About the only negatives about Denver Broncos quarterback Peyton Manning people have been able to come up with in his career are his performances in the playoffs and his struggles in cold-weather games. The criticisms are mostly fair, but they are also the kind that eat at Manning and motivate him to keep getting better—a scary thought.
In below-freezing temperatures in Denver on Sunday, Manning tossed four touchdowns in a 51-28 rout of the Tennessee Titans. He was 39-of-59 for 397 yards passing against a good, physical secondary.
Manning shut up the critics in a big way.
Arguably the best quarterback to ever play the game has probably been waiting to redeem himself since his performance in cold-weather games became a big story after last year’s playoff loss against the Baltimore Ravens. The story was reignited two weeks ago in a cold-weather loss to the New England Patriots—a familiar Manning nemesis.
People didn’t remember that Manning led the Broncos to 35 points on 28-of-43 passing or his three touchdown passes against the Ravens; they remember his interception in overtime. Sure, Manning had just 150 yards passing on 19-of-36 passing against the Patriots, but the critics ignored the fact that the Broncos had a 24-0 lead at halftime and the defense imploded in the second half.
Does Manning have issues in cold weather, or does Denver’s defense just have problems? Its defense should be the concern because Manning proved again and again on Sunday that he’s far from a problem. The Broncos may have a few issues they need to work out before the playoffs, but Manning looked playoff-ready on Sunday.
With 39 first downs against Tennessee, the Broncos were just one shy of the NFL record of 40 that recently set by the New Orleans Saints, according to Scott Kacsmar of Football Outsiders. Of those first downs, 25 came by way of a Manning pass cutting through the frigid Denver air like a hot knife through butter.
Manning’s passes had zip and were accurate. He was not sacked and did not throw an interception. His passes passed go and collected $200. There was nothing about Manning’s performance to nitpick because he left no doubt that the cold weather wasn’t an issue for him.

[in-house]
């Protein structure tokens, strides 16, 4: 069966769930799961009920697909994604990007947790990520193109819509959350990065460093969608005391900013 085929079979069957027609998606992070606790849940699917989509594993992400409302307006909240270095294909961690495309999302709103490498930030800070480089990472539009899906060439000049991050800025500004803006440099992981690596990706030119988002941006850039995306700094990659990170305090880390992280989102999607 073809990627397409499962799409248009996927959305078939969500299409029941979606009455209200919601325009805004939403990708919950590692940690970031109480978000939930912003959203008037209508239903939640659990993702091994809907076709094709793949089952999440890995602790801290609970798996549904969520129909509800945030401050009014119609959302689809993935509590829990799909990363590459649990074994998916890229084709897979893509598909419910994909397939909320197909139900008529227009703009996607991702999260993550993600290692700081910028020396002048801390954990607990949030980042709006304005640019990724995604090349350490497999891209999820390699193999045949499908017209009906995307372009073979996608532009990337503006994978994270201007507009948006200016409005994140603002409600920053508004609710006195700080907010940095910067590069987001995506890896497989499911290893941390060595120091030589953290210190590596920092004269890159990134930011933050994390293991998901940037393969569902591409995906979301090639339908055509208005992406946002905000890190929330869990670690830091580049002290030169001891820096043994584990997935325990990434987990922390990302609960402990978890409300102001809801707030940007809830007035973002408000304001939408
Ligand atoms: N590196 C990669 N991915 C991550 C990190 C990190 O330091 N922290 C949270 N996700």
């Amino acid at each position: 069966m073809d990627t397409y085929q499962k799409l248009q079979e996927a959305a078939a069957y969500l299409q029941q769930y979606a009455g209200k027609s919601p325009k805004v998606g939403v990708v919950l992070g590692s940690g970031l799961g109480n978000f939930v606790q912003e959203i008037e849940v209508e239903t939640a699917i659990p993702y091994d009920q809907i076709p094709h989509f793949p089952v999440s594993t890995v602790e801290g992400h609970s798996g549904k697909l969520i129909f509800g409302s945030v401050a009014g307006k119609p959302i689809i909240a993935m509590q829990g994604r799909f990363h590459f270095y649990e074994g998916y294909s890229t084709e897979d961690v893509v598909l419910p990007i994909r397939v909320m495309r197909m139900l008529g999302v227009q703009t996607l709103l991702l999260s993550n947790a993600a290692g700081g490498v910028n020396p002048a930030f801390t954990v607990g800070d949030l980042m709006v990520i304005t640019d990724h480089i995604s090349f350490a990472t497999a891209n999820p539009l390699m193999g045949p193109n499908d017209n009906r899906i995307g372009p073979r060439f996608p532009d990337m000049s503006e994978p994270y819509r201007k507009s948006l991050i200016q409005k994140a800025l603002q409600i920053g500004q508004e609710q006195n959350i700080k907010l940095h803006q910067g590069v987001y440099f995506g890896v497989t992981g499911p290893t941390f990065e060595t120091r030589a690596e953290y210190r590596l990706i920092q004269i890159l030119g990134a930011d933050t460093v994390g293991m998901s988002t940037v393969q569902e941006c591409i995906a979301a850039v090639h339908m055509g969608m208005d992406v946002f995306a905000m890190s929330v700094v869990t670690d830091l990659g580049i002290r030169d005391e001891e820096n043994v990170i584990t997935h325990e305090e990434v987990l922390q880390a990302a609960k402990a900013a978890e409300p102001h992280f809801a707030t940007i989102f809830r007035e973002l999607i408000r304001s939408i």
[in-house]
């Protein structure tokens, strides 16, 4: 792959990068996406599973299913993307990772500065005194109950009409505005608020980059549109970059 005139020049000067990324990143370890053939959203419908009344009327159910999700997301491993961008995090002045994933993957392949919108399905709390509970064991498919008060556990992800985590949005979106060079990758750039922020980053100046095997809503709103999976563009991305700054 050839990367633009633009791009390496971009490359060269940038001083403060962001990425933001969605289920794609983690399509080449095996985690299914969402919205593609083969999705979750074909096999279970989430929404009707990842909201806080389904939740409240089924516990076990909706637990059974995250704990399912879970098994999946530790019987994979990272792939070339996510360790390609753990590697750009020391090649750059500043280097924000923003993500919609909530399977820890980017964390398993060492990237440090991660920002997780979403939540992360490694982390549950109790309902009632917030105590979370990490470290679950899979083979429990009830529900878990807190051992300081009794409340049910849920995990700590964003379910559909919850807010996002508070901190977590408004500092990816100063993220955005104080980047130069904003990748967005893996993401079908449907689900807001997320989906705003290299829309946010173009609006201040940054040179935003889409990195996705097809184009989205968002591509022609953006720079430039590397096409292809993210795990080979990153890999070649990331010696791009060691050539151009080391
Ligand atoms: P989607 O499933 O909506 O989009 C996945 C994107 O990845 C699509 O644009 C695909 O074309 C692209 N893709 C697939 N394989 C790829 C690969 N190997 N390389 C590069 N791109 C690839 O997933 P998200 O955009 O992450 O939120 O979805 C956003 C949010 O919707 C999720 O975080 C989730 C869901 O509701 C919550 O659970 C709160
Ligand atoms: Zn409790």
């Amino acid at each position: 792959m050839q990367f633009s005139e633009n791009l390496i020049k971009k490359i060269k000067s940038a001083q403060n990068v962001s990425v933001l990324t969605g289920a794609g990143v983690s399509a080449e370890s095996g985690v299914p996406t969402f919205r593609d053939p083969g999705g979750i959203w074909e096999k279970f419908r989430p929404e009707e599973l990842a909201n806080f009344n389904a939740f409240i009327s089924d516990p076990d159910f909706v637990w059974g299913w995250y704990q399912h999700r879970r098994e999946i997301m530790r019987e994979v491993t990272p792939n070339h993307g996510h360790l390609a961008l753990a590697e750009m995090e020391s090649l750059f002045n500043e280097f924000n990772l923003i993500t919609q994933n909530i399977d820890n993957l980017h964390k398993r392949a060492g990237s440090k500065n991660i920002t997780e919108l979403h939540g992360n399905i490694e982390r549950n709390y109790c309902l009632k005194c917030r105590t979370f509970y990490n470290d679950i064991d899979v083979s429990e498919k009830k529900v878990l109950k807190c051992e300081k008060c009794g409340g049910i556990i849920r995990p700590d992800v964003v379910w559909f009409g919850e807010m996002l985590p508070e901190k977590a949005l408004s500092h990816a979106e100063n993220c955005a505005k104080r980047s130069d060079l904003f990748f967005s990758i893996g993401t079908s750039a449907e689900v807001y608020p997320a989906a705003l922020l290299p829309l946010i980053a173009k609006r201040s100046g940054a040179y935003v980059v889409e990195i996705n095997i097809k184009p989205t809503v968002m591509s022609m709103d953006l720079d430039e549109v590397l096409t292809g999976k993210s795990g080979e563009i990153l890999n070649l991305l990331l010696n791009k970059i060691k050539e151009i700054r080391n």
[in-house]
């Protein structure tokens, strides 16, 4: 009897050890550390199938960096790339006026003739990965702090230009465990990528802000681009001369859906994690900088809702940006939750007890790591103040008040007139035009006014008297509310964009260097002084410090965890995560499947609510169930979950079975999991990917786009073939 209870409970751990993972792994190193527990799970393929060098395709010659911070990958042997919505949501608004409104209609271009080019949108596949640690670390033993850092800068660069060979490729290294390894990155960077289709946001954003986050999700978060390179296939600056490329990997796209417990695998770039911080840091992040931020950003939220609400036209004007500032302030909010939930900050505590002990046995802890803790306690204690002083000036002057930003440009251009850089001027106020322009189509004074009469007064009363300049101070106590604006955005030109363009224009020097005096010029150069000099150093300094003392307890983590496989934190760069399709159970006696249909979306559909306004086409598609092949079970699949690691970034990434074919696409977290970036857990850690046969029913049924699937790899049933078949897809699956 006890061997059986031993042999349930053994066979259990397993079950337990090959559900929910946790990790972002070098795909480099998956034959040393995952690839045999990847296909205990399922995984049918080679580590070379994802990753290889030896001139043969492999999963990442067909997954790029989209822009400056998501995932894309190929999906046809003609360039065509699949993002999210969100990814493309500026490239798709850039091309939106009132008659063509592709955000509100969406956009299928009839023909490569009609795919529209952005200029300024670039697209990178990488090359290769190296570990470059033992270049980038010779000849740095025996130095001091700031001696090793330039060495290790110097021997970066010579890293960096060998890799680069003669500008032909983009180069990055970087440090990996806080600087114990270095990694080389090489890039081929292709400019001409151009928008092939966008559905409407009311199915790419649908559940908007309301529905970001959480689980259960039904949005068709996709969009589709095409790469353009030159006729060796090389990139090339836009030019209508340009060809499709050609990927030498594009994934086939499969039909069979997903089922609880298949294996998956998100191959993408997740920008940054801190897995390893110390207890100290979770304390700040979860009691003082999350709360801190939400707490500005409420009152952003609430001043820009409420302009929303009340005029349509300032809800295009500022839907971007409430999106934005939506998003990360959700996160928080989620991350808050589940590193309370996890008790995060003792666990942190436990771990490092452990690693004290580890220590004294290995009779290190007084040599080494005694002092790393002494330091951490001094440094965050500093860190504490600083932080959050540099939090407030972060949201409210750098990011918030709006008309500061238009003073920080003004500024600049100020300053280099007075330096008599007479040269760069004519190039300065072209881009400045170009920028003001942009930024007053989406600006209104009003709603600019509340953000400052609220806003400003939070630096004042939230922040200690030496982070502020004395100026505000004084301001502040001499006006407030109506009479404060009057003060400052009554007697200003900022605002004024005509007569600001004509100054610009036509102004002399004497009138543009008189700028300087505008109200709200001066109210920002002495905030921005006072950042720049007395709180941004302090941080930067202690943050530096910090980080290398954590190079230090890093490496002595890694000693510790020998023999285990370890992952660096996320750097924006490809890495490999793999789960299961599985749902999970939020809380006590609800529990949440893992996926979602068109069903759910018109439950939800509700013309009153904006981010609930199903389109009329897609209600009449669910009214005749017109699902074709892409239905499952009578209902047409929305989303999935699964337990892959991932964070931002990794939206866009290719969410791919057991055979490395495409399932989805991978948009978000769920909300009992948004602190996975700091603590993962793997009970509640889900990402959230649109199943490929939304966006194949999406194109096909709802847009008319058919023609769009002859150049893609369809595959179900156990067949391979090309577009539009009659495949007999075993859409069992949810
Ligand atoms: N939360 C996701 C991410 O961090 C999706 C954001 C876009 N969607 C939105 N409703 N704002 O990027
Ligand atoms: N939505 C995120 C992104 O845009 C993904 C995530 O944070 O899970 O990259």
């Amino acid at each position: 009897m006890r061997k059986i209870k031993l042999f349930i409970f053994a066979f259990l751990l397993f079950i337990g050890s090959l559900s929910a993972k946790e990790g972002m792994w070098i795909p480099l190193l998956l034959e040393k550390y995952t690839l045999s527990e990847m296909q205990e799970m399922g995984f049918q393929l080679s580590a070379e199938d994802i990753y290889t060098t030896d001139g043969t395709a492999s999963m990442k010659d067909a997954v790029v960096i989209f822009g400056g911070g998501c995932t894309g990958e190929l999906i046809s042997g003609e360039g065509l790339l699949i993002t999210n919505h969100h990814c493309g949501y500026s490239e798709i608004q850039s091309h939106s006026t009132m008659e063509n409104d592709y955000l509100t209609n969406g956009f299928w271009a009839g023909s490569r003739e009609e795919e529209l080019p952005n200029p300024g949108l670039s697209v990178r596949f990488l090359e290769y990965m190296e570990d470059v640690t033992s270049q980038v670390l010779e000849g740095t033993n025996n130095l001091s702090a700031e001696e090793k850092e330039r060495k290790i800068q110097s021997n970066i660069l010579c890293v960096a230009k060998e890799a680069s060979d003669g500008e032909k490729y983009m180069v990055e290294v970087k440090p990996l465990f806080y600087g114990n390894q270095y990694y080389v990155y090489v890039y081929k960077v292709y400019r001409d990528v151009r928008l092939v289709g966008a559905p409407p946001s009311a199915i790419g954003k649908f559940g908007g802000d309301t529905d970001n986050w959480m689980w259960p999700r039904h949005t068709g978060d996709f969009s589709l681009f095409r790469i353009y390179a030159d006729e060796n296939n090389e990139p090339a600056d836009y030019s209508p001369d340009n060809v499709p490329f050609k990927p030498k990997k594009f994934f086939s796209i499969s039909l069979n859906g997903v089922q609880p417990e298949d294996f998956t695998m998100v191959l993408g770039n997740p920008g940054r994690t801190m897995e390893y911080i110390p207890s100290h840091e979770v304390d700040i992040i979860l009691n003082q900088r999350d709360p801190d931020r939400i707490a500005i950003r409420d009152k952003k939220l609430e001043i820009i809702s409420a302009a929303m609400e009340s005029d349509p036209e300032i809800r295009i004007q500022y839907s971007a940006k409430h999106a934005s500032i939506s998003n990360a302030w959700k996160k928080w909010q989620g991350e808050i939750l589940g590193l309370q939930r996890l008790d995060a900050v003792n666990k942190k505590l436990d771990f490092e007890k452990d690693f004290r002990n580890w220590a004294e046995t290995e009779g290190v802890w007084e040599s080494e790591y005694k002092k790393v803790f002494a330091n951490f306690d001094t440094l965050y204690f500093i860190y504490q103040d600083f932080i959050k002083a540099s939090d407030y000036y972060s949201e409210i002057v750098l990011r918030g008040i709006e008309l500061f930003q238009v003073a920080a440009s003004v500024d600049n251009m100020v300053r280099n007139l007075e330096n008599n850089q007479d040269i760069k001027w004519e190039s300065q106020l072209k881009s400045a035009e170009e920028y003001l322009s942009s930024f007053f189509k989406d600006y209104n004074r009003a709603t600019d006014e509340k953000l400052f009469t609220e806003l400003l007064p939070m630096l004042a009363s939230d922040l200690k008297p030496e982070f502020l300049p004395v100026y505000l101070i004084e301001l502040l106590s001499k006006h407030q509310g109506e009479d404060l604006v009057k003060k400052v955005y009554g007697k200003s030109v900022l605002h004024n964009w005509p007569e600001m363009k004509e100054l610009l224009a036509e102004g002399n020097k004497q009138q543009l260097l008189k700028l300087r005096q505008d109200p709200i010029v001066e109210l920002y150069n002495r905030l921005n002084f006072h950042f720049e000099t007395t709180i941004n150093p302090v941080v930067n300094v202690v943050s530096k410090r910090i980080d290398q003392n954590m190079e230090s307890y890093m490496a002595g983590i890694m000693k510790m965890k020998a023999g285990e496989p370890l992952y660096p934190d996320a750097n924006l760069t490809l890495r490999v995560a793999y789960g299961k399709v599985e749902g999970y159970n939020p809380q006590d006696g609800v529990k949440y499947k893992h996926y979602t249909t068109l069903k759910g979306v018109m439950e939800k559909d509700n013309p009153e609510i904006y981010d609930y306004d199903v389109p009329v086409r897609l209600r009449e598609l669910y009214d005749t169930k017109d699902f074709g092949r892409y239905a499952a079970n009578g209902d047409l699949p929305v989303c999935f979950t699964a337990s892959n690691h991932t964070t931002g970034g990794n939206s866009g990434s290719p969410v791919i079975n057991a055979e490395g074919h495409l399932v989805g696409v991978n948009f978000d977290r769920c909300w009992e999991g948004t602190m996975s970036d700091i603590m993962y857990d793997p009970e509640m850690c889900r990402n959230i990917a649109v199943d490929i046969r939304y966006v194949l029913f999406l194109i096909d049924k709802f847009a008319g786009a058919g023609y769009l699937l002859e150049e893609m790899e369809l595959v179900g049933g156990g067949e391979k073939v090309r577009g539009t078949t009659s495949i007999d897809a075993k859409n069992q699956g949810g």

After the game he told Denver radio station 850 KOA of the cold-weather woes, via The Denver Post, "Whoever wrote that narrative can shove it where the sun don't shine."
With three games to play before the playoffs, the Broncos may have some questions to answer, but Manning doesn’t. The team knows it has issues on defense to worry about, but Manning can carry it to victory every single week and it might not matter.
And his teammates have complete faith in him regardless of the weather. Tight end Julius Thomas told the The Denver Post, "Whatever it takes, he's going to execute and put the ball where it needs to be."
On Sunday, the Broncos set an NFL record by becoming the first team to score and allow 17 points or more in their first 13 games, according to Kacsmar. You might say Manning has carried the team through a lot worse than freezing temperatures.
Manning has led the Broncos to an 11-2 record, and he’s had to overcome a lot. Of the hurdles he has had to clear are multiple injuries to star cornerback Champ Bailey, defensive tackle Kevin Vickerson, defensive end Derek Wolfe and starting All-Pro left tackle Ryan Clady. He was also without pass-rusher Von Miller, who served a six-game suspension.
Manning isn’t perfect, but he’s about as close as anyone in the league is going to get at the quarterback position in a long time.
The only question left for Manning is if he can win another Super Bowl. Can he perform in the playoffs? Will he have to go up against the Patriots and head coach Bill Belichick?
If he does, Manning took the next step in assuring it will be in Denver in front of the home crowd.
Cold weather be damned.